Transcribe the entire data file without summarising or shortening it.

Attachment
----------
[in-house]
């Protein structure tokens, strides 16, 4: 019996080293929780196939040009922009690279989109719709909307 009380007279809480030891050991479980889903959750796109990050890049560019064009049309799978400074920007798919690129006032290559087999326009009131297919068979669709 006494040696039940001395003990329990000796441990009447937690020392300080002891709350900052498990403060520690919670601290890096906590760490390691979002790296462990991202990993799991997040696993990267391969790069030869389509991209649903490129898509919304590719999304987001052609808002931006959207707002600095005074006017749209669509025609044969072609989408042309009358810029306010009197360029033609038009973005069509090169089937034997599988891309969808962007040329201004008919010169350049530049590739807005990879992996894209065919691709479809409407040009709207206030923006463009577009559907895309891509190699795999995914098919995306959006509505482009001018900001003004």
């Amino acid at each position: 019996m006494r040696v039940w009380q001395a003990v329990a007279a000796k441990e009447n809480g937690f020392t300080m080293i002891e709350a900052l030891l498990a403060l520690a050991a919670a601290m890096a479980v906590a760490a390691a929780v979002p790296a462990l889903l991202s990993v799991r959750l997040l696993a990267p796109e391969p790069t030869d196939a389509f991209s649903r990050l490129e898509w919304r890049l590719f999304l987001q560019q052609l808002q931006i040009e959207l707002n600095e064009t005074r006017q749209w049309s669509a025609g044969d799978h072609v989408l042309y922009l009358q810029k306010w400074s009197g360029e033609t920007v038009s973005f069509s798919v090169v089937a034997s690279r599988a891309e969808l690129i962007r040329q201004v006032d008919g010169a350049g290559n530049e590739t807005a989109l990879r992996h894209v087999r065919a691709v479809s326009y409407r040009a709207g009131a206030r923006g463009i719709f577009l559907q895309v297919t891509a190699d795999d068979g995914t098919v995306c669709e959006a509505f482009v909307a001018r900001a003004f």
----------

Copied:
[in-house]
């Protein structure tokens, strides 16, 4: 019996080293929780196939040009922009690279989109719709909307 009380007279809480030891050991479980889903959750796109990050890049560019064009049309799978400074920007798919690129006032290559087999326009009131297919068979669709 006494040696039940001395003990329990000796441990009447937690020392300080002891709350900052498990403060520690919670601290890096906590760490390691979002790296462990991202990993799991997040696993990267391969790069030869389509991209649903490129898509919304590719999304987001052609808002931006959207707002600095005074006017749209669509025609044969072609989408042309009358810029306010009197360029033609038009973005069509090169089937034997599988891309969808962007040329201004008919010169350049530049590739807005990879992996894209065919691709479809409407040009709207206030923006463009577009559907895309891509190699795999995914098919995306959006509505482009001018900001003004």
């Amino acid at each position: 019996m006494r040696v039940w009380q001395a003990v329990a007279a000796k441990e009447n809480g937690f020392t300080m080293i002891e709350a900052l030891l498990a403060l520690a050991a919670a601290m890096a479980v906590a760490a390691a929780v979002p790296a462990l889903l991202s990993v799991r959750l997040l696993a990267p796109e391969p790069t030869d196939a389509f991209s649903r990050l490129e898509w919304r890049l590719f999304l987001q560019q052609l808002q931006i040009e959207l707002n600095e064009t005074r006017q749209w049309s669509a025609g044969d799978h072609v989408l042309y922009l009358q810029k306010w400074s009197g360029e033609t920007v038009s973005f069509s798919v090169v089937a034997s690279r599988a891309e969808l690129i962007r040329q201004v006032d008919g010169a350049g290559n530049e590739t807005a989109l990879r992996h894209v087999r065919a691709v479809s326009y409407r040009a709207g009131a206030r923006g463009i719709f577009l559907q895309v297919t891509a190699d795999d068979g995914t098919v995306c669709e959006a509505f482009v909307a001018r900001a003004f």